U.S. officials troubled by Karzai's remarks

Afghan presdent accuses U.N., international community of trying to deny him a second term in last year's election

Published April 2, 2010 6:48PM (EDT)

Obama administration officials expressed dismay Friday at Afghan President Hamid Karzai's assertion that the international community was to blame for the controversy over last year's disputed Afghan election.

White House press secretary Robert Gibbs called Karzai's words "genuinely troubling," and State Department spokesman P.J. Crowley said Karl Eikenberry, the U.S. ambassador in Kabul, met with the Afghan president Friday "to clarify what he meant by these remarks."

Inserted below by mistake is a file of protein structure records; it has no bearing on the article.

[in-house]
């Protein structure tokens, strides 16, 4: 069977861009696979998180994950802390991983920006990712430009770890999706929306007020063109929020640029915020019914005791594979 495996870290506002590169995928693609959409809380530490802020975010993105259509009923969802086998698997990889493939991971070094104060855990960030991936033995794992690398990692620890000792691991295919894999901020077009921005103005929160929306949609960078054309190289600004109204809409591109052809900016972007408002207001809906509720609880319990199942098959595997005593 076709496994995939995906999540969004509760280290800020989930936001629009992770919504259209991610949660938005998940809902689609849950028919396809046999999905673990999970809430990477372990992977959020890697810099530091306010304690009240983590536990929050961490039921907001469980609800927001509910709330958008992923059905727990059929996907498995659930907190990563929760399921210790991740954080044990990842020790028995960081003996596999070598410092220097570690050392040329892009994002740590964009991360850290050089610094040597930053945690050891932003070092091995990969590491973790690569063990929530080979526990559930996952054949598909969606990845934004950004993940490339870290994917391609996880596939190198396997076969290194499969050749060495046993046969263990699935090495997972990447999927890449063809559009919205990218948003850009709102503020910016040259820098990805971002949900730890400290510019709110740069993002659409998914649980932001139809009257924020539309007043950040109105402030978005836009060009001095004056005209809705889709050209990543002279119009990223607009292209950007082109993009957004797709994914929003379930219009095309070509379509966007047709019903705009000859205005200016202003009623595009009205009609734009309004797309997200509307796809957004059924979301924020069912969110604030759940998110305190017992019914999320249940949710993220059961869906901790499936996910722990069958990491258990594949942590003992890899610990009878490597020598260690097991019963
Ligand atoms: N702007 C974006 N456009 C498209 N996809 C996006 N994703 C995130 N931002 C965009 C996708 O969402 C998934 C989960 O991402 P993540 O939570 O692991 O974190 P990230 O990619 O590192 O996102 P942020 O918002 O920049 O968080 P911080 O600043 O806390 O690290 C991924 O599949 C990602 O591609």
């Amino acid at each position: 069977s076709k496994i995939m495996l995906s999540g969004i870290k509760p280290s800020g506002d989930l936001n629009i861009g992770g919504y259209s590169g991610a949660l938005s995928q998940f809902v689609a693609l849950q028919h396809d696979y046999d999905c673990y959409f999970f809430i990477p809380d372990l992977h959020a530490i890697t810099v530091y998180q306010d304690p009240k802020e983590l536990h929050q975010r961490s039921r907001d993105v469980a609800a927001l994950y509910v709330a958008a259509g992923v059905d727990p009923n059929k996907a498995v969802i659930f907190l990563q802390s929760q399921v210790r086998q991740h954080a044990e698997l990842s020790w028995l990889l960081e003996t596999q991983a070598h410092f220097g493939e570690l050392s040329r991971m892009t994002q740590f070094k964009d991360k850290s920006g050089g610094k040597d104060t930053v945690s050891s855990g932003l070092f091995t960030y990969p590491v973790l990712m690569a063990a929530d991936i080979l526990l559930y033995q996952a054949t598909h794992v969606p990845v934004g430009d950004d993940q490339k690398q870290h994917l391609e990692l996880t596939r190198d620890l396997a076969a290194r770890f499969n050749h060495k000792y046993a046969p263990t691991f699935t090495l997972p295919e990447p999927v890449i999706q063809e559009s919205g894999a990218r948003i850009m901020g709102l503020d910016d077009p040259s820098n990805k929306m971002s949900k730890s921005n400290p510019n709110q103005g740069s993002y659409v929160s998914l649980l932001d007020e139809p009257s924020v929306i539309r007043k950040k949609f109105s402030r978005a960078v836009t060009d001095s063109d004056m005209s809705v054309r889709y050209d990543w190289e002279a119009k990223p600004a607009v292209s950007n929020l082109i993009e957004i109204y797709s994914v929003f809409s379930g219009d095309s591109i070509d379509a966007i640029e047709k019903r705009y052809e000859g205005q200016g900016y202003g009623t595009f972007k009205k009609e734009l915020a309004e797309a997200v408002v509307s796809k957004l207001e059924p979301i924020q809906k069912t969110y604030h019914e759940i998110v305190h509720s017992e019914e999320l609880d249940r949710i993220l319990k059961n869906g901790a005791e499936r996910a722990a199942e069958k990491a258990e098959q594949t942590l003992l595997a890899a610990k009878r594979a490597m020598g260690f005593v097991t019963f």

Karzai accused the United Nations and international community of trying to rig the presidential election in order to either deny him a second term or tarnish his victory. Afghanistan's election commission declared Karzai the winner of the Aug. 20 balloting, but a U.N.-supported independent complaints commission threw out nearly a third of his votes, forcing him into a runoff with challenge Abdullah Abdullah.

During his speech Thursday, Karzai acknowledged there had been "vast fraud" in the August vote, which returned him to office for a second five-year term. But he blamed the fraud on the U.N. and other foreign organizations.

"Suggestions that somehow the international community was responsible for any irregularities in the recent election is preposterous," Crowley said.

By Associated Press

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